The phrase "within age" was interpreted by jurist Sir Edward Coke as meaning the age of marriage, which at the time was 12 years of age.
A 1576 law making it a felony to "unlawfully and carnally know and abuse any woman child under the age of 10 years" was generally interpreted as creating more severe punishments when girls were under 10 years old while retaining the lesser punishment for acts with 10- and 11-year-old girls.
In 1875, England raised the age to 13 years; an act of sexual intercourse with a girl younger than 13 was a felony. S., each state determined its own criminal law and age of consent ranged from 10 to 12 years of age. Although scientists and physicians had established that menstruation and puberty occurred on average around age 14 in Europe at this time, different individuals experienced it at different ages -- a fluid situation at odds with the arbitrary line drawn by whatever age was incorporated into law.
At the end of 19th century, moral reformers drew the age of consent into campaigns against prostitution. Stead's series of articles entitled, "The Maiden Tribute of Modern Babylon," published in the Pall Mall Gazette in 1885, was the most sensational and influential of these exposés.
While those ages were well beyond the normal age of menstruation, proponents justified them on scientific grounds that psychological maturity came later than physiological maturity.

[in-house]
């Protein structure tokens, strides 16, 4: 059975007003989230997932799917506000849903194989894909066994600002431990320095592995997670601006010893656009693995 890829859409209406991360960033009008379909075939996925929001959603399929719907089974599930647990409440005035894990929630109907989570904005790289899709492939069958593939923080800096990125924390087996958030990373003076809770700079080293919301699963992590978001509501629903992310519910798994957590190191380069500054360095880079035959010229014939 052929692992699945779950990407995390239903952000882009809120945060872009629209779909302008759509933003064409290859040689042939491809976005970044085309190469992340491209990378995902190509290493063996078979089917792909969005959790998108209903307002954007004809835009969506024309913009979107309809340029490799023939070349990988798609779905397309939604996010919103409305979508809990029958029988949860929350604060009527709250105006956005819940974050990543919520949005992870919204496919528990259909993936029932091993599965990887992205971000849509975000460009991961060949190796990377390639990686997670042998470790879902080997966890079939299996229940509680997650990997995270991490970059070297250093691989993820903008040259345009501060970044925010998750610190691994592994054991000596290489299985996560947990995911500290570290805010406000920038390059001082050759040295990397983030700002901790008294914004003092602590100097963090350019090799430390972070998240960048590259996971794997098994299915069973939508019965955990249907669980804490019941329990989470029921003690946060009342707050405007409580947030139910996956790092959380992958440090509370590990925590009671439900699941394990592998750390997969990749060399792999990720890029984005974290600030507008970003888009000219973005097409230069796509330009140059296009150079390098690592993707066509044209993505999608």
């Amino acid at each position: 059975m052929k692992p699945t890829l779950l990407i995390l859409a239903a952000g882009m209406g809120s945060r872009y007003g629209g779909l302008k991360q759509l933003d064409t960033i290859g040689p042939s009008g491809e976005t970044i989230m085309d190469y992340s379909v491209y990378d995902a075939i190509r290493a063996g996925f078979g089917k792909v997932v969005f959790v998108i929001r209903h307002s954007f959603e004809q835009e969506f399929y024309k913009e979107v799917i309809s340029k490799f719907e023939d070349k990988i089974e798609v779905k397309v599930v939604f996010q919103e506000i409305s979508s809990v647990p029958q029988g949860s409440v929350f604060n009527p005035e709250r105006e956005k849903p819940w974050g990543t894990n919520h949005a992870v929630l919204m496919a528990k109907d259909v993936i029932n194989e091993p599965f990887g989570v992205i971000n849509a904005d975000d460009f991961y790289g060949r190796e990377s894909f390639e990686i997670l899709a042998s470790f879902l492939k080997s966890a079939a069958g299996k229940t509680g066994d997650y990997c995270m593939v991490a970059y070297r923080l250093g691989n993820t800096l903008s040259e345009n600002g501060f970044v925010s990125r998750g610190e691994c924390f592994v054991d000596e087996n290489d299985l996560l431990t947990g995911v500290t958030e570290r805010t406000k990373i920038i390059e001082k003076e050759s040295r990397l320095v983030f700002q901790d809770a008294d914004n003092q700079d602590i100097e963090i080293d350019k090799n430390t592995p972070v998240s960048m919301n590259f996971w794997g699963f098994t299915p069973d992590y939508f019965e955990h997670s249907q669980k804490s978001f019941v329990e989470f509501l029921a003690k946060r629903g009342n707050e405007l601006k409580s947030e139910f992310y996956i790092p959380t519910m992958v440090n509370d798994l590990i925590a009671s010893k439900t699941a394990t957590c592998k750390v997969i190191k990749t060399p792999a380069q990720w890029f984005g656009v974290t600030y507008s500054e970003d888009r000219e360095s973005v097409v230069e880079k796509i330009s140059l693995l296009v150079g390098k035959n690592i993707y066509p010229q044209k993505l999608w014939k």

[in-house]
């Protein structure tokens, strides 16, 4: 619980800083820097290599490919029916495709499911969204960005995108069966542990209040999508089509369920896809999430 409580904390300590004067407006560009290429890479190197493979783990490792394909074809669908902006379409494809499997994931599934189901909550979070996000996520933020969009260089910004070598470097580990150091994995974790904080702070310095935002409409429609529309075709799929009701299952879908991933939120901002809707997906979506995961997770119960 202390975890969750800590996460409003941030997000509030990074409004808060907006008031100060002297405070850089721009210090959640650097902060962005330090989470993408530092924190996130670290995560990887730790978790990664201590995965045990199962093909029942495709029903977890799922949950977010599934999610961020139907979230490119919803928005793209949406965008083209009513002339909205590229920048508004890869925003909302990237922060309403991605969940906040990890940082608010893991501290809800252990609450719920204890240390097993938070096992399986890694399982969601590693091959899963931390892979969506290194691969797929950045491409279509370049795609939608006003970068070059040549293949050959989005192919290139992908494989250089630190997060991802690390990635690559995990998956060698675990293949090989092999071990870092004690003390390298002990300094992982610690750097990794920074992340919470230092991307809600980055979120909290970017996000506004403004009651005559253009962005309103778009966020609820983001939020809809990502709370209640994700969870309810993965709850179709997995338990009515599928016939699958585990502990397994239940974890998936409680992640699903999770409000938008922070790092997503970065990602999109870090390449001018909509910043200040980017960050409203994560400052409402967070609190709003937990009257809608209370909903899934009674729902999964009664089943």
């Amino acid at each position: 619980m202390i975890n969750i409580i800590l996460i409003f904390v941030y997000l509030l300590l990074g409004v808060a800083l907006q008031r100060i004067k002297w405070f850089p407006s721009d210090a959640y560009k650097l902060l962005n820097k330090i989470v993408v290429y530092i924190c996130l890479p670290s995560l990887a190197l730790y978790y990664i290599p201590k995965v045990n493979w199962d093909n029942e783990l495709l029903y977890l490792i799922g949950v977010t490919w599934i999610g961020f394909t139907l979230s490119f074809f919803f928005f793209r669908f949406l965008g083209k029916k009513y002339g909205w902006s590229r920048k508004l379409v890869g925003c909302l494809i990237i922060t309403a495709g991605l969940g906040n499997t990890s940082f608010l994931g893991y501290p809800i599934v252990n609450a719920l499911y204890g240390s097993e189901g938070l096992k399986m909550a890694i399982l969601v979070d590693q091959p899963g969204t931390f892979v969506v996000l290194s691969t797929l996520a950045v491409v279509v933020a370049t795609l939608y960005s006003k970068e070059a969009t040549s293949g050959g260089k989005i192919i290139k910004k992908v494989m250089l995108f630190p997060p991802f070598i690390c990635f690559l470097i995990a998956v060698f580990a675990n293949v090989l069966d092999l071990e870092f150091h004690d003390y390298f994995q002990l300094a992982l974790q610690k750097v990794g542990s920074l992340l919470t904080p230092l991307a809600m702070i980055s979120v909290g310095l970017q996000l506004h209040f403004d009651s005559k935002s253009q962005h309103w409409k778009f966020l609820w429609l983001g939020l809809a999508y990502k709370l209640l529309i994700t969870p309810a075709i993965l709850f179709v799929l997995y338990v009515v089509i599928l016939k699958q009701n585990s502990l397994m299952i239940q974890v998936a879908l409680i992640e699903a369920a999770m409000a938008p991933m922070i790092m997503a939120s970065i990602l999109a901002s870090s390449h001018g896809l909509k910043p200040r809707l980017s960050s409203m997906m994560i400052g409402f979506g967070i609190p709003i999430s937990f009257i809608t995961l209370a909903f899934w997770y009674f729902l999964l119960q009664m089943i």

Narrowly concerned with sexual violence, and with girls, originally, since the 19th century the age of consent has occupied a central place in debates over the nature of childhood, adolescence, and adulthood, and been drawn into campaigns against prostitution and child marriage, struggles to achieve gender and sexual equality, and the response to teenage pregnancy.
This module traces the shifting ways that the law has been defined, debated and deployed worldwide and from the Middle Ages to the present.
Rather than focusing strictly on age, they made judgments about whether the appearance and behavior of a girl fit their notions of a child and a victim.
It was not only that relying solely on age seemed arbitrary to them; at least until the end of the 19th century, age had limited salience in other aspects of daily life.